Tuesday, 24 November 2009
Without fail, “soy sauce” (shoyu) is a desert island item for Japanese. Miniature bottles of soy are our standby in travelling abroad. Amazing.
There are always 20 to 30 varieties of soy lined on supermarket shelves in Japan. Most are from the giants while some are locally produced, matured in taste like Italian aged balsamic vinegar. If..if you’re a soy virgin and confused which to choose, try Kikkoman’s “Premium Soy”, which is my family’s regular. That gives not only a proper quality, but friendly price for daily use.
I felt so proud to find Nigella Lawson on TV sprinkling her Kikkoman over her simmering middle-eastern lamb stew to give depth of flavour in place of salt. My action was nearly to call them to sponsor the international domestic goddess... Soy could have taken its throne in the seasoning kingdom!!
As well as Chinese counterparts, Japanese soy is very briefly categorised as two groups; “dark-coloured” (koi-kuchi) and “light-coloured” (usu-kuchi). The first soy is referred to as what is called “soy cause” used for both cooking in the kitchen and seasoning dishes as you like at the table. We, on the other hand, use the second soy to add saltiness without colouring a lot “in cooking”.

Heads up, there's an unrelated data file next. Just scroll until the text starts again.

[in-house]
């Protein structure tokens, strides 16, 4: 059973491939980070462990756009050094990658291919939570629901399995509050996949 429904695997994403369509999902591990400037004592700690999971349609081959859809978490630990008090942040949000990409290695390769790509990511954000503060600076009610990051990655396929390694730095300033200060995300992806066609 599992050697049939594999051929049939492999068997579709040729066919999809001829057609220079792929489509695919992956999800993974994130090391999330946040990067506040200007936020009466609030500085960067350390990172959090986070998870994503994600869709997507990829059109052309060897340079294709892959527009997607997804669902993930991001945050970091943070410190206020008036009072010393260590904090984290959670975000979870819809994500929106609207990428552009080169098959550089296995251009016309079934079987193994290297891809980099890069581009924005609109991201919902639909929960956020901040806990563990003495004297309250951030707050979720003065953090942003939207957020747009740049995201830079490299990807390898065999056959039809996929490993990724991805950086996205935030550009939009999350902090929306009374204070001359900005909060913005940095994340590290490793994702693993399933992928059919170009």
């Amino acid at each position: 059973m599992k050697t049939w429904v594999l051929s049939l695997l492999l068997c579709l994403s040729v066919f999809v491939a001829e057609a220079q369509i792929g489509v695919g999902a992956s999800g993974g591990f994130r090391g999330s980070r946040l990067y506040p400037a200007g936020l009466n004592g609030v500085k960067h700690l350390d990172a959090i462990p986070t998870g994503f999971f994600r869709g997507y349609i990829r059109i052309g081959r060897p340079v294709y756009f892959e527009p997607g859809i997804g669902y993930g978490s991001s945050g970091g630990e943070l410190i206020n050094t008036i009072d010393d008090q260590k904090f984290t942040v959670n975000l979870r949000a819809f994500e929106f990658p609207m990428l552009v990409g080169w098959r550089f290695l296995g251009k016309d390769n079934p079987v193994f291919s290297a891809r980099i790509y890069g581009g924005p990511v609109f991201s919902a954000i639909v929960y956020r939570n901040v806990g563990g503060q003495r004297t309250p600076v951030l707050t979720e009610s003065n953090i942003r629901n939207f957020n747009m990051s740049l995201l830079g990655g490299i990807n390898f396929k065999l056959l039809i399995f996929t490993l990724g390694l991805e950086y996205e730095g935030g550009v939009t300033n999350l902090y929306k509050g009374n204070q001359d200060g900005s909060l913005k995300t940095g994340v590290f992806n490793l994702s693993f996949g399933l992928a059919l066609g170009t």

Japanese also has “tamari” soy originated in Central Japan, with more robust flavour suitable for sushi and sashimi, but for long, I haven’t seen anyone interested in tamari in Tokyo. Although sweeter version of soy is totally a stranger to me, it seems standard in Southern Japan. Well, family members of soy are countless.
Do you know “murasaki” literally meaning “purple” is the sushi terminology for soy? If you ask at a sushi restaurant in Japan, “please pass me murasaki”, your server will treat you as a gastronomic traveller, I promise...probably 80%.
Soy is rich in vitamin B, amino acid, mineral, etc. One teaspoonful of soy a day keeps the doctor away?? Maybe, we don’t need an apple.
PS. I personally think Kikkoman’s export soy doesn’t work well as it once required far more quantity than expected in my cooking. So, try to get the domestically-circulated bottle in a Japanese or Asian grocery. Final tip!